Outside the confines of nature reserves, hundreds of plants and animal species, including ferns, wildflowers, shrubs, trees and fish, as well as minerals (rock formations), have been declared "protected natural assets." The NRA, along with other national agencies, works to protect these natural assets wherever they may be. Animals such as the leopard, gazelle, ibex and vulture have been declared protected species, and special rescue operations, including establishment of feeding stations and nesting sites, have been initiated to protect endangered species. At two special wildlife reserves the Hai Bar biblical reserves in the Aravah and on Mount Carmel an experimental project to reintroduce animal species, which once roamed the hills and deserts of the Land of Israel, into their former natural habitats, has been initiated. Species now being bred, and slated to be set free at a future date, include ostriches, Persian fallow deer, oryxes, Somali wild asses and onagers. Recently, a modern breeding center for predators such as foxes, wolves, hyenas and wild cats was added.

In the center of the country, the biblical landscape reserve of Neot Kedumim has established gardens with flora native to various geographical areas of the Land of Israel in ancient times. Neot Kedumim, in the Ben-Shemen forest area of the Modi’in region, serves as a living museum of the "green archeology" of biblical Israel.

Botanical gardens have been established by the Hebrew University of Jerusalem and by Tel Aviv University. A germplasm bank with germplasm of wild wheat, barley and oats is operated by Tel Aviv University while the Israel Gene Bank for Agricultural Crops is run by the Agricultural Research Organization.

The Carmel Park and Nature Reserve

While none of Israel’s reserves is large enough to preserve entire ecological systems which encompass a variety of habitats, an exciting initiative is currently underway which may pave the way toward the declaration of the Carmel National Park and Nature Reserve as a biosphere reserve. Monitoring and research activities are being implemented by the NRA, within the framework of a three- year agreement between Germany and Israel.

The devastating fire that hit the heart of the Carmel National Park in September 1989 initiated a rethinking process on major long- range planning issues regarding the management of the park. A specially-appointed expert committee, chaired by the Chief Scientist of the Ministry of the Environment, studied issues regarding the development and restoration of the park. During the course of workshops and deliberations, the concept of a biosphere reserve was first raised, and an attempt was made to introduce long-range planning considerations related to climate change and the sensitivity of Mediterranean ecosystems to desiccation.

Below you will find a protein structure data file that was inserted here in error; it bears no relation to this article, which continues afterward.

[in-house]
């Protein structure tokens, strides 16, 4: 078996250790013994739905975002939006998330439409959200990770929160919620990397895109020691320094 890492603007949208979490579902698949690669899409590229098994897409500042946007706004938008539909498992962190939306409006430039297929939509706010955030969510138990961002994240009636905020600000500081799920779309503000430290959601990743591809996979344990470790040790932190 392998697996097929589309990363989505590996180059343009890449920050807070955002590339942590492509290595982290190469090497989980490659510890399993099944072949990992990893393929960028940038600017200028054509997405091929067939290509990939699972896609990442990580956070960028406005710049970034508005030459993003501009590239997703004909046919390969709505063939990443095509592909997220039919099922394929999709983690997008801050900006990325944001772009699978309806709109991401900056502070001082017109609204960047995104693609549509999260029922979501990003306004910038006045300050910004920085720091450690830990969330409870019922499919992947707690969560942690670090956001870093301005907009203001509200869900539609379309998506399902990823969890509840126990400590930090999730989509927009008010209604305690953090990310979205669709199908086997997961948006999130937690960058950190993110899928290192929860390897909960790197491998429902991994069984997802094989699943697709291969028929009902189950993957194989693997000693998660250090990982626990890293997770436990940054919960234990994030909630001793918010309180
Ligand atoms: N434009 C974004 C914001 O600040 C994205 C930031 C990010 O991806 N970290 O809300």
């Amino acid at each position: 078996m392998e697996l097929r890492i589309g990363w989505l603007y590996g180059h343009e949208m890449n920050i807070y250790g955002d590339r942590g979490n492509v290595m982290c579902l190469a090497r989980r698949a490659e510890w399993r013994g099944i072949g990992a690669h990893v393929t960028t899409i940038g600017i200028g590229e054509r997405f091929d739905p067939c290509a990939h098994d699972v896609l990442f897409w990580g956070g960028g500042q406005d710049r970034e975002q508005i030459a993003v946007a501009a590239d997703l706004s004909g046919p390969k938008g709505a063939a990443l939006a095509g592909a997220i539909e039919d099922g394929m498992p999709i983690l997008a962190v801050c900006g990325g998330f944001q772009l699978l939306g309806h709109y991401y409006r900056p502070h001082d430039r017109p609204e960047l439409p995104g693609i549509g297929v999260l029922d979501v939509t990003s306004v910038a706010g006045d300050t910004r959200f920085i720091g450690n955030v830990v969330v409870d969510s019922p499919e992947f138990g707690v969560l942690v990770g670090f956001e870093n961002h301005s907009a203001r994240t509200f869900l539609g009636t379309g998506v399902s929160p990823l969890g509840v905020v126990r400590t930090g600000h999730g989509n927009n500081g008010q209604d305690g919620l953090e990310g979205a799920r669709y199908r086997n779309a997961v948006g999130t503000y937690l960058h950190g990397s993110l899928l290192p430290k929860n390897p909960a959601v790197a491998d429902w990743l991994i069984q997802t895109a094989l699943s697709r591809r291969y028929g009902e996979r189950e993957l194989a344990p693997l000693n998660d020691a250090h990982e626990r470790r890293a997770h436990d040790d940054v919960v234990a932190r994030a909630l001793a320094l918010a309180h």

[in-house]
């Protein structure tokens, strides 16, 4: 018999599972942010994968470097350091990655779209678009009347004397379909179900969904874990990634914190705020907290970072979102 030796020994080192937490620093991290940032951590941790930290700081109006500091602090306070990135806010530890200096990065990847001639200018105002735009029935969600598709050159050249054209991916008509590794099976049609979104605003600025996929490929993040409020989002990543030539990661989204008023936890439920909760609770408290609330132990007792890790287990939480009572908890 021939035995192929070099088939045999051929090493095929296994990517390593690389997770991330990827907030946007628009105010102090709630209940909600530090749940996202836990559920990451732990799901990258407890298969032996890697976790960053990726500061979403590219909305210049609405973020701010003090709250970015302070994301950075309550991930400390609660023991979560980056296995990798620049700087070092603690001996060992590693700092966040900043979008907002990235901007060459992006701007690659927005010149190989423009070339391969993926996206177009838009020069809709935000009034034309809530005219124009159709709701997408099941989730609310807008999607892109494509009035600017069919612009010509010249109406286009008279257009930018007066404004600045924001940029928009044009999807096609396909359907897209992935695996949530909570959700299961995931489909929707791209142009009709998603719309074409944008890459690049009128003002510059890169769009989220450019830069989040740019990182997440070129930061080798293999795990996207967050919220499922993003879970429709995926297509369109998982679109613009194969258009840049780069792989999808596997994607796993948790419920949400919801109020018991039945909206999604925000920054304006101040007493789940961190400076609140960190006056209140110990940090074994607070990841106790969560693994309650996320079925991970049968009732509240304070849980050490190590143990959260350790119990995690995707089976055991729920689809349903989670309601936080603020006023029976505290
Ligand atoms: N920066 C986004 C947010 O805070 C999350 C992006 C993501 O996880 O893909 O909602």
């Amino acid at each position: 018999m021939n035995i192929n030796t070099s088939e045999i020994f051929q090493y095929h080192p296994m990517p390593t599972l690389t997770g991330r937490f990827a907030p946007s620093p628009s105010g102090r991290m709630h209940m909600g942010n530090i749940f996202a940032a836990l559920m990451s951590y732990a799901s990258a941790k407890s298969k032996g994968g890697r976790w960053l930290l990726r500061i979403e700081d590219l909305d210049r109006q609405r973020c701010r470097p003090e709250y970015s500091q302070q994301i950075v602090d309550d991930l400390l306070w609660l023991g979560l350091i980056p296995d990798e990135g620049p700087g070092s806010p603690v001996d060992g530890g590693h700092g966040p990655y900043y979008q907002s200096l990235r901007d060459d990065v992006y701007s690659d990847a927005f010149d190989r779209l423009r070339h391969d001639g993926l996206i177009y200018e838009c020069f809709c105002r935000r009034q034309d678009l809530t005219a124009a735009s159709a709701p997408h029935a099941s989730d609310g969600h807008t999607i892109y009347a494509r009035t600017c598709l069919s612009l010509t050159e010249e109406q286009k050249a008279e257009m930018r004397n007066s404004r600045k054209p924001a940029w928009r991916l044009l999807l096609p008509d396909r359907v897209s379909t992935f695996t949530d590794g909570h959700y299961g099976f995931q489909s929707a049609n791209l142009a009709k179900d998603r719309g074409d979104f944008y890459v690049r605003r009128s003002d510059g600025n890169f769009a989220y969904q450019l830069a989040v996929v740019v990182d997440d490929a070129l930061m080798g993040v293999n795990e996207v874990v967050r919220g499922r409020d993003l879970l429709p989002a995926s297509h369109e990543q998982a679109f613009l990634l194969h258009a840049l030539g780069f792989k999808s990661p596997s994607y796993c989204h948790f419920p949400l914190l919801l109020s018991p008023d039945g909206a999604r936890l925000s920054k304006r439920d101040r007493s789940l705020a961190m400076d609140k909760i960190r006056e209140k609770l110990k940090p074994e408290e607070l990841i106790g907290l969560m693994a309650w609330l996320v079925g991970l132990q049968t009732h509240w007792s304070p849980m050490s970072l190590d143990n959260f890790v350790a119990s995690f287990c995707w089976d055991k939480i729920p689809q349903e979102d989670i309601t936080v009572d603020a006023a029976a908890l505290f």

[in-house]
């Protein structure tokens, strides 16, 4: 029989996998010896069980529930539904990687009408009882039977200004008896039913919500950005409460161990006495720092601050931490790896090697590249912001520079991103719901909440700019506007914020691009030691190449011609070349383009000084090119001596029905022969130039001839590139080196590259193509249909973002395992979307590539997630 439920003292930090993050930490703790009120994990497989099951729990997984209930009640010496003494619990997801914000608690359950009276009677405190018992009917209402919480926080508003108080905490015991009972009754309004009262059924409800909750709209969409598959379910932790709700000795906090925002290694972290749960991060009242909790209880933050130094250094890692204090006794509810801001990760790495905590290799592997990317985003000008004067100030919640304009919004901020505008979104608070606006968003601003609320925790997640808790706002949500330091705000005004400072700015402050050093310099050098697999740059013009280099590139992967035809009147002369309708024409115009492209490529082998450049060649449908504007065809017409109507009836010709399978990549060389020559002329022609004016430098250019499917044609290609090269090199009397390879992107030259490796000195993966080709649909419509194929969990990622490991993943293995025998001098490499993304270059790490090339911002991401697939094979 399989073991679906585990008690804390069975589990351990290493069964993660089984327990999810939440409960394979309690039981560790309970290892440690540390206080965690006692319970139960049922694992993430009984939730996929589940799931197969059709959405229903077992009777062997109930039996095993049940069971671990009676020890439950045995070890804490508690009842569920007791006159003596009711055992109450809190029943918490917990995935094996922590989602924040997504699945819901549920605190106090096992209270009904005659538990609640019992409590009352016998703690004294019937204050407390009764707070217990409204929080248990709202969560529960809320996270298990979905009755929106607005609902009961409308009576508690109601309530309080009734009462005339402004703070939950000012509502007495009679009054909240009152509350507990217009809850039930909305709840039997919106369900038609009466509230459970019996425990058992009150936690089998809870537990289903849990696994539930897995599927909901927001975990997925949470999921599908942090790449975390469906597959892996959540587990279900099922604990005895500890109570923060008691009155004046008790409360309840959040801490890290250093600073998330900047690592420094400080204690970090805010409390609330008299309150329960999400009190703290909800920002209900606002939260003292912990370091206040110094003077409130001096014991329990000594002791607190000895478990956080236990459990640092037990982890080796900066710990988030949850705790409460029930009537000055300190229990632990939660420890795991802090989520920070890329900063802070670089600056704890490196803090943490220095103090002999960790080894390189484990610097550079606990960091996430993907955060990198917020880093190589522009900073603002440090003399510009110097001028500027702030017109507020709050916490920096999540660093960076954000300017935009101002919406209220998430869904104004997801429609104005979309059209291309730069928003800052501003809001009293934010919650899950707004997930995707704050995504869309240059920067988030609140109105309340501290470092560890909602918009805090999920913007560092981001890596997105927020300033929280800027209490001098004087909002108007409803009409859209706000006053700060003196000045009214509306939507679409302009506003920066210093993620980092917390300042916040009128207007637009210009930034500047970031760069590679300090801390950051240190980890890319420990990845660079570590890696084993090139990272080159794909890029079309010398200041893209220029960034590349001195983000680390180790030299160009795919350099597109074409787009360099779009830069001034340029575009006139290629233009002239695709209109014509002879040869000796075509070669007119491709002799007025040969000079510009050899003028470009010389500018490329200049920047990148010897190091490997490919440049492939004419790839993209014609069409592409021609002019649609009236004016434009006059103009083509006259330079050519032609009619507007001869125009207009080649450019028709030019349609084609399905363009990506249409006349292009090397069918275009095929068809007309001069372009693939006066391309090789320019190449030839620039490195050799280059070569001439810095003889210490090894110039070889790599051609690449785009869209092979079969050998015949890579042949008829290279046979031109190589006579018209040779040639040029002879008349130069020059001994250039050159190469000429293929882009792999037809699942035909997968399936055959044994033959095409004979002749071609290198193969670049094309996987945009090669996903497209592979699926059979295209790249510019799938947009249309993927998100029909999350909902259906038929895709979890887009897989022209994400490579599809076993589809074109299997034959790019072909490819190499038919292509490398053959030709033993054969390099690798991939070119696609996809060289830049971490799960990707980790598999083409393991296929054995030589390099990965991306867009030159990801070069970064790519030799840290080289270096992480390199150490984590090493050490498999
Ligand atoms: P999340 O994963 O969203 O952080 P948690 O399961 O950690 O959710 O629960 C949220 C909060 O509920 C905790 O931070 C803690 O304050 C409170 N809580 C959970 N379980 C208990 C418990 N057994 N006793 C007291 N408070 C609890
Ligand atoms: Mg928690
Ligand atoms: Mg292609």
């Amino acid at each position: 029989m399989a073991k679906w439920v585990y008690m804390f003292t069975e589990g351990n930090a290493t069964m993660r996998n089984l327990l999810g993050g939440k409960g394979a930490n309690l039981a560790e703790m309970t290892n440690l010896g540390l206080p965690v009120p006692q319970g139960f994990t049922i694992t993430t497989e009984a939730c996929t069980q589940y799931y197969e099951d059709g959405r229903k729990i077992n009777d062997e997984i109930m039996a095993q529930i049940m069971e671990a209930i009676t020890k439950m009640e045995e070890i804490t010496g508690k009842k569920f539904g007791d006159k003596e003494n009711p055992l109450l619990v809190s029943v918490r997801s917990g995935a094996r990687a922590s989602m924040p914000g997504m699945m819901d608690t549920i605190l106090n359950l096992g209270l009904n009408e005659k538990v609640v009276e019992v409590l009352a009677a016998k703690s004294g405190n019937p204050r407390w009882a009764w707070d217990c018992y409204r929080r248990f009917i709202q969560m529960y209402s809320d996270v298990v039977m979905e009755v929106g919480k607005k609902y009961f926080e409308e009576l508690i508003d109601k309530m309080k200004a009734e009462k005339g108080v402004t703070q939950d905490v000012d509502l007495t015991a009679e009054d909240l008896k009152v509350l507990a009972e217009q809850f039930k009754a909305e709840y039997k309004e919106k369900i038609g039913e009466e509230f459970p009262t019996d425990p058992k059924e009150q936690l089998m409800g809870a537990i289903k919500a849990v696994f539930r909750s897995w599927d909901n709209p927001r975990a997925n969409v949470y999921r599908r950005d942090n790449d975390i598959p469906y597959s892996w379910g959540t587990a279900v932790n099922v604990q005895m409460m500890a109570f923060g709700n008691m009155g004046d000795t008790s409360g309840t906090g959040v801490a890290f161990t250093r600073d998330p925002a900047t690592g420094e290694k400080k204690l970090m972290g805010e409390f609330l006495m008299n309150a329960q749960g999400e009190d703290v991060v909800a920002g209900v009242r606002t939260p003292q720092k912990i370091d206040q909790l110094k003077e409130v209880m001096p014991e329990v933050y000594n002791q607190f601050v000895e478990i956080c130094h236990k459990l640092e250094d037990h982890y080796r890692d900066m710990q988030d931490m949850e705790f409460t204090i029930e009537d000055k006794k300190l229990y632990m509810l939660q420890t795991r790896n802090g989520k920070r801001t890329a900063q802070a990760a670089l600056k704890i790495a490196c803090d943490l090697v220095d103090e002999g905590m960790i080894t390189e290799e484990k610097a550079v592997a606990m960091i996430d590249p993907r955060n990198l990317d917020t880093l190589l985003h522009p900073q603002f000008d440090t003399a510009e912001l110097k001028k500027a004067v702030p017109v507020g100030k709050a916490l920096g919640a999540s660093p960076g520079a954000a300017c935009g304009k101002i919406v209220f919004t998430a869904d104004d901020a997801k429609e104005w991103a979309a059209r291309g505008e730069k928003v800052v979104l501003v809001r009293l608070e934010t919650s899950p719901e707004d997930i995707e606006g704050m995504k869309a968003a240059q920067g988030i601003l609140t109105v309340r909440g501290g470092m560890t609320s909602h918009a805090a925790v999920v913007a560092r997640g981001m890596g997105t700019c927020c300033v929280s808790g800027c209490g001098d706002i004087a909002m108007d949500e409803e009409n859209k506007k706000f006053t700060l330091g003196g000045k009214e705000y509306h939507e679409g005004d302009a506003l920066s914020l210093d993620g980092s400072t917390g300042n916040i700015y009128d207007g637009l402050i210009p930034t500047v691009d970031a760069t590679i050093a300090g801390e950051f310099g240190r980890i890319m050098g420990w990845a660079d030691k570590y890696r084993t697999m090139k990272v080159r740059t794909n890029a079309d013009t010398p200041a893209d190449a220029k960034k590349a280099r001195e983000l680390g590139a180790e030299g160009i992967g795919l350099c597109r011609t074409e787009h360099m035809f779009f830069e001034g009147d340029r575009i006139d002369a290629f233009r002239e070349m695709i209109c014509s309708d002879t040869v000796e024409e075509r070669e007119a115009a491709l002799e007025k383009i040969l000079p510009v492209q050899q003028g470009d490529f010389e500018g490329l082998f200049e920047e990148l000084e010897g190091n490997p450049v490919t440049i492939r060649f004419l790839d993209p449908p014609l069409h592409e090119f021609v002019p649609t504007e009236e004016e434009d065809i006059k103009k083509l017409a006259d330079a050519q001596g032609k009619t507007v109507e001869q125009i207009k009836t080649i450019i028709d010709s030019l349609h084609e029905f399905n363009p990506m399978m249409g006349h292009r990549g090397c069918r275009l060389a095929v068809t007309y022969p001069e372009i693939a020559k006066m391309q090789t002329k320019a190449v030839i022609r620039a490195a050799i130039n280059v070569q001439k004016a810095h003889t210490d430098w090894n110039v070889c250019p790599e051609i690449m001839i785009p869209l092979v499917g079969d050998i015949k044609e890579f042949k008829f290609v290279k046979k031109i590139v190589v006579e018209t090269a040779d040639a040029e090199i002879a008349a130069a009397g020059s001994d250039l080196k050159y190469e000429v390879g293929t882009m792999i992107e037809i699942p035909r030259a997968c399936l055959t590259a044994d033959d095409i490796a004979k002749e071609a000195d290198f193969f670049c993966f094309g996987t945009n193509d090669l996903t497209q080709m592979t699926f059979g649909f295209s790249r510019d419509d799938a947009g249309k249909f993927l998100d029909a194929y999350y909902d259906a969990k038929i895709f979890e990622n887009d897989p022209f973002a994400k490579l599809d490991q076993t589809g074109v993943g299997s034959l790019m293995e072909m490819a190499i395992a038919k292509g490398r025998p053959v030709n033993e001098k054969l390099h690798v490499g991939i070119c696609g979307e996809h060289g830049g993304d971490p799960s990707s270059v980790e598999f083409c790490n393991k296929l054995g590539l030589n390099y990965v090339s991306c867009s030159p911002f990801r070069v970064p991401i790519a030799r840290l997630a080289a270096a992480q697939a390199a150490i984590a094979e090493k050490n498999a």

A biosphere reserve is defined as an area in which nature conservation and development are managed sustainably in cooperation with users of the area. This is achieved by dividing the reserve into several zones: a core, with strict conservation regulations; a buffer where active conservation management practices, outdoor leisure, educational activities and scientific research take place; and a transition zone where the infrastructures for tourism, education and scientific research are located and where the human population is concentrated.

The proposed size of the Mount Carmel Biosphere Reserve is envisioned as nearly 50,000 hectares encompassing the mountainous area of the Carmel, the coastal plain and the sea shore. The major objectives of the proposed reserve include:

* Conservation of natural biological resources;
* Provision of channels for environmentally-compatible sustainable development;
* Use as a living, outdoor laboratory in reconstruction ecology;
* Development of a model for a new global concept climatic transition zone biosphere reserve.

The characteristics of Mt. Carmel, an area clearly demarcated from its surroundings, create a unique and harmonious landscape, compatible with the aims of biosphere reserves. The area boasts geological and geomorphological diversity, contrasting landscapes, rich biodiversity, a mixture of agricultural practices, a wealth of prehistoric, historic and archeological sites and diverse human activities and settlements. Furthermore, Mt. Carmel is situated within a regional climatic and biotic transition zone: the Mediterranean scrub land extends to its north; the arid zone to its south. It is anticipated, therefore, that the proposed biosphere reserve will conserve the biota of transition zones, as part of an international concerted effort to manage the global biosphere by reducing the scope of adverse ecological impacts due to global warming.

National Parks

While nature reserves are predominantly concerned with the conservation of nature in its pristine state, national parks are mainly concerned with the development of open spaces for recreational purposes. Under the National Parks, Nature Reserves, Memorial Sites and National Sites Law, a national park is defined as an area of natural, scenic, historic, archeological or architectural value which is protected and developed for recreational purposes. The National Parks Authority (NPA), under the responsibility of the Ministry of the Environment, deals with the design, restoration, care and development of national parks.